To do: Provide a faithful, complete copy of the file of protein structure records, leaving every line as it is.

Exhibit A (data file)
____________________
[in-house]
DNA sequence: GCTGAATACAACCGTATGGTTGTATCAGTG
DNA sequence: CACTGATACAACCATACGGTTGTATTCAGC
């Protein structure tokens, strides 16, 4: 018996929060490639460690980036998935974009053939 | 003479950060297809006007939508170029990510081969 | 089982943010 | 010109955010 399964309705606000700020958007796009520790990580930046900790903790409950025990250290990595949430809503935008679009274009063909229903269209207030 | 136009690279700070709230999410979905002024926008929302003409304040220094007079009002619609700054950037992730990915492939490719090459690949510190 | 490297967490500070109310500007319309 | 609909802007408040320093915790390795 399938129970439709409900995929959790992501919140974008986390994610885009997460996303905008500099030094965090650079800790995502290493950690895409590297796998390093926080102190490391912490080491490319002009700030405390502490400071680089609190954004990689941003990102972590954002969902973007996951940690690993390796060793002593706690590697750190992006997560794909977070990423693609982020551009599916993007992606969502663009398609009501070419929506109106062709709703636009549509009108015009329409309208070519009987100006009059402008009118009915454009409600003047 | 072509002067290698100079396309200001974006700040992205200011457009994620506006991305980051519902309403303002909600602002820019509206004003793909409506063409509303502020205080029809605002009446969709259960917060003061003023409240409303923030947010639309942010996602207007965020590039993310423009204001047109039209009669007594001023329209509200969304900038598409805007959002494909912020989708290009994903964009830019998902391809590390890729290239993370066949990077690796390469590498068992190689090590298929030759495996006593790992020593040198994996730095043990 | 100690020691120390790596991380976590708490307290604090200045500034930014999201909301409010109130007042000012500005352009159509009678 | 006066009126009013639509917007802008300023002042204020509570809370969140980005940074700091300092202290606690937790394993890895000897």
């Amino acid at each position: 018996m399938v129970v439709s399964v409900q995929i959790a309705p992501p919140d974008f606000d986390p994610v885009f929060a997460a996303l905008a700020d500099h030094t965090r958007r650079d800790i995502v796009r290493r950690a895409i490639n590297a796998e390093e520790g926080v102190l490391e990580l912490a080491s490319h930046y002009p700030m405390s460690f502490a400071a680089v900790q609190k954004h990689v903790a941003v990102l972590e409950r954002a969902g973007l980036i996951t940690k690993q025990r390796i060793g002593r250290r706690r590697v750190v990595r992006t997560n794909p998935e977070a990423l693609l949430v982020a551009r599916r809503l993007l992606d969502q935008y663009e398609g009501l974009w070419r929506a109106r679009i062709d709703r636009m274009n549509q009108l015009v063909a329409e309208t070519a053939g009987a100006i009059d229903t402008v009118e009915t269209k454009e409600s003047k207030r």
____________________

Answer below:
[in-house]
DNA sequence: GCTGAATACAACCGTATGGTTGTATCAGTG
DNA sequence: CACTGATACAACCATACGGTTGTATTCAGC
């Protein structure tokens, strides 16, 4: 018996929060490639460690980036998935974009053939 | 003479950060297809006007939508170029990510081969 | 089982943010 | 010109955010 399964309705606000700020958007796009520790990580930046900790903790409950025990250290990595949430809503935008679009274009063909229903269209207030 | 136009690279700070709230999410979905002024926008929302003409304040220094007079009002619609700054950037992730990915492939490719090459690949510190 | 490297967490500070109310500007319309 | 609909802007408040320093915790390795 399938129970439709409900995929959790992501919140974008986390994610885009997460996303905008500099030094965090650079800790995502290493950690895409590297796998390093926080102190490391912490080491490319002009700030405390502490400071680089609190954004990689941003990102972590954002969902973007996951940690690993390796060793002593706690590697750190992006997560794909977070990423693609982020551009599916993007992606969502663009398609009501070419929506109106062709709703636009549509009108015009329409309208070519009987100006009059402008009118009915454009409600003047 | 072509002067290698100079396309200001974006700040992205200011457009994620506006991305980051519902309403303002909600602002820019509206004003793909409506063409509303502020205080029809605002009446969709259960917060003061003023409240409303923030947010639309942010996602207007965020590039993310423009204001047109039209009669007594001023329209509200969304900038598409805007959002494909912020989708290009994903964009830019998902391809590390890729290239993370066949990077690796390469590498068992190689090590298929030759495996006593790992020593040198994996730095043990 | 100690020691120390790596991380976590708490307290604090200045500034930014999201909301409010109130007042000012500005352009159509009678 | 006066009126009013639509917007802008300023002042204020509570809370969140980005940074700091300092202290606690937790394993890895000897």
């Amino acid at each position: 018996m399938v129970v439709s399964v409900q995929i959790a309705p992501p919140d974008f606000d986390p994610v885009f929060a997460a996303l905008a700020d500099h030094t965090r958007r650079d800790i995502v796009r290493r950690a895409i490639n590297a796998e390093e520790g926080v102190l490391e990580l912490a080491s490319h930046y002009p700030m405390s460690f502490a400071a680089v900790q609190k954004h990689v903790a941003v990102l972590e409950r954002a969902g973007l980036i996951t940690k690993q025990r390796i060793g002593r250290r706690r590697v750190v990595r992006t997560n794909p998935e977070a990423l693609l949430v982020a551009r599916r809503l993007l992606d969502q935008y663009e398609g009501l974009w070419r929506a109106r679009i062709d709703r636009m274009n549509q009108l015009v063909a329409e309208t070519a053939g009987a100006i009059d229903t402008v009118e009915t269209k454009e409600s003047k207030r």